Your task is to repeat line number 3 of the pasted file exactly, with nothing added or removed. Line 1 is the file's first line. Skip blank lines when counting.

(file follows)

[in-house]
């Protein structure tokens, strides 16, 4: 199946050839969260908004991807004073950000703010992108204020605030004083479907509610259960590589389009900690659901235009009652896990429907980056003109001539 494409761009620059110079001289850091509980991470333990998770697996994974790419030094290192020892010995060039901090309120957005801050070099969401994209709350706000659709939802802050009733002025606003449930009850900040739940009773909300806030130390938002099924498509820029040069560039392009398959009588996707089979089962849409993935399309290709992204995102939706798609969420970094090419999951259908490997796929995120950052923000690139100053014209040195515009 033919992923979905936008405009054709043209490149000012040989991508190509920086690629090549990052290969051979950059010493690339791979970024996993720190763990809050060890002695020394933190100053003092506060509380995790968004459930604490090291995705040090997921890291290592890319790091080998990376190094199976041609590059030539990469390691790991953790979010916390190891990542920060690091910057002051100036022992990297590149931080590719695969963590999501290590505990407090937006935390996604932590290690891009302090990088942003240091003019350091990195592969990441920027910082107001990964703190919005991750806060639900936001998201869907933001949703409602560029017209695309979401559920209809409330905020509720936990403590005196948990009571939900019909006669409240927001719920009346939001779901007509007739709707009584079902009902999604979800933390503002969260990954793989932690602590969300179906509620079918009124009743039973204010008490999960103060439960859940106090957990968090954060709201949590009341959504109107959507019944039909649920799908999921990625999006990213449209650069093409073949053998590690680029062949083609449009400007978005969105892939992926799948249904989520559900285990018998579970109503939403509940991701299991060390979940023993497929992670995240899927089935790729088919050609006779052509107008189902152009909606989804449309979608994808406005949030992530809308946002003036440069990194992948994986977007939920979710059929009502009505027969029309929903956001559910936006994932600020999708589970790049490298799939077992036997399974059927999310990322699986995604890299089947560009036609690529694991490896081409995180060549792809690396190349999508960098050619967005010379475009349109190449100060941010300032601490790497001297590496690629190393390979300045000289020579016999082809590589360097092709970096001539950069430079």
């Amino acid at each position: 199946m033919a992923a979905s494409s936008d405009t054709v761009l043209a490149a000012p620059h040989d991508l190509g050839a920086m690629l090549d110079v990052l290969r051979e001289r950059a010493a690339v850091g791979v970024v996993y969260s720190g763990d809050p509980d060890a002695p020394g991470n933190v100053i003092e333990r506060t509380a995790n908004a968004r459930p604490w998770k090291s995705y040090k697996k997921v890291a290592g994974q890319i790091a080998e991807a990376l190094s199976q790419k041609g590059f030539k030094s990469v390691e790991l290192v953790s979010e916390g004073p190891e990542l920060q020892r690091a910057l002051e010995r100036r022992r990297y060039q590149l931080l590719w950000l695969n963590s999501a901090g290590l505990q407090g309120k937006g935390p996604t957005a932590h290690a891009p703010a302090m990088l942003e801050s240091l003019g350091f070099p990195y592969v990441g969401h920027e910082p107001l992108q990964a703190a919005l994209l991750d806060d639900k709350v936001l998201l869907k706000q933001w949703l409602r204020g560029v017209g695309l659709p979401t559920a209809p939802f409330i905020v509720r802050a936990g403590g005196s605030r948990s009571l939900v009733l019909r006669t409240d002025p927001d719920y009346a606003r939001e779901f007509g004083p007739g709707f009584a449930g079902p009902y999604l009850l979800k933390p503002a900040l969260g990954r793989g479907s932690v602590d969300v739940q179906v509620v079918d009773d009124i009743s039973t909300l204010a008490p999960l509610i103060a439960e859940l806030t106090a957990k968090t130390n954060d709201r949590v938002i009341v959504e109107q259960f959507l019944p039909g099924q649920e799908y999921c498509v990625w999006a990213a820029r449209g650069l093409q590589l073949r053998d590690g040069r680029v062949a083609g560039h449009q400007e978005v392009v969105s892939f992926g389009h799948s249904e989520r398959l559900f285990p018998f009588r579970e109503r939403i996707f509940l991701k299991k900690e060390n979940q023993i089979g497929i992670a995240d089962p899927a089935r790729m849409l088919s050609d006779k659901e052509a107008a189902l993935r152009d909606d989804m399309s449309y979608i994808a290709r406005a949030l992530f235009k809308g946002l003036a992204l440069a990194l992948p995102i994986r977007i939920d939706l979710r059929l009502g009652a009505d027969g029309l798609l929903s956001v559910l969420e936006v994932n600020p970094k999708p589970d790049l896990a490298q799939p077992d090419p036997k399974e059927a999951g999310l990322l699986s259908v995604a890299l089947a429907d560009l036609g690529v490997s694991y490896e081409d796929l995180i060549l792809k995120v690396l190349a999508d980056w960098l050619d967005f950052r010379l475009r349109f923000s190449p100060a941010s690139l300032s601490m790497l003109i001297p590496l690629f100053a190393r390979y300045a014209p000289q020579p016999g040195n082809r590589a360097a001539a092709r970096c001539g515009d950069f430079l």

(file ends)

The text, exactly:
């Amino acid at each position: 199946m033919a992923a979905s494409s936008d405009t054709v761009l043209a490149a000012p620059h040989d991508l190509g050839a920086m690629l090549d110079v990052l290969r051979e001289r950059a010493a690339v850091g791979v970024v996993y969260s720190g763990d809050p509980d060890a002695p020394g991470n933190v100053i003092e333990r506060t509380a995790n908004a968004r459930p604490w998770k090291s995705y040090k697996k997921v890291a290592g994974q890319i790091a080998e991807a990376l190094s199976q790419k041609g590059f030539k030094s990469v390691e790991l290192v953790s979010e916390g004073p190891e990542l920060q020892r690091a910057l002051e010995r100036r022992r990297y060039q590149l931080l590719w950000l695969n963590s999501a901090g290590l505990q407090g309120k937006g935390p996604t957005a932590h290690a891009p703010a302090m990088l942003e801050s240091l003019g350091f070099p990195y592969v990441g969401h920027e910082p107001l992108q990964a703190a919005l994209l991750d806060d639900k709350v936001l998201l869907k706000q933001w949703l409602r204020g560029v017209g695309l659709p979401t559920a209809p939802f409330i905020v509720r802050a936990g403590g005196s605030r948990s009571l939900v009733l019909r006669t409240d002025p927001d719920y009346a606003r939001e779901f007509g004083p007739g709707f009584a449930g079902p009902y999604l009850l979800k933390p503002a900040l969260g990954r793989g479907s932690v602590d969300v739940q179906v509620v079918d009773d009124i009743s039973t909300l204010a008490p999960l509610i103060a439960e859940l806030t106090a957990k968090t130390n954060d709201r949590v938002i009341v959504e109107q259960f959507l019944p039909g099924q649920e799908y999921c498509v990625w999006a990213a820029r449209g650069l093409q590589l073949r053998d590690g040069r680029v062949a083609g560039h449009q400007e978005v392009v969105s892939f992926g389009h799948s249904e989520r398959l559900f285990p018998f009588r579970e109503r939403i996707f509940l991701k299991k900690e060390n979940q023993i089979g497929i992670a995240d089962p899927a089935r790729m849409l088919s050609d006779k659901e052509a107008a189902l993935r152009d909606d989804m399309s449309y979608i994808a290709r406005a949030l992530f235009k809308g946002l003036a992204l440069a990194l992948p995102i994986r977007i939920d939706l979710r059929l009502g009652a009505d027969g029309l798609l929903s956001v559910l969420e936006v994932n600020p970094k999708p589970d790049l896990a490298q799939p077992d090419p036997k399974e059927a999951g999310l990322l699986s259908v995604a890299l089947a429907d560009l036609g690529v490997s694991y490896e081409d796929l995180i060549l792809k995120v690396l190349a999508d980056w960098l050619d967005f950052r010379l475009r349109f923000s190449p100060a941010s690139l300032s601490m790497l003109i001297p590496l690629f100053a190393r390979y300045a014209p000289q020579p016999g040195n082809r590589a360097a001539a092709r970096c001539g515009d950069f430079l």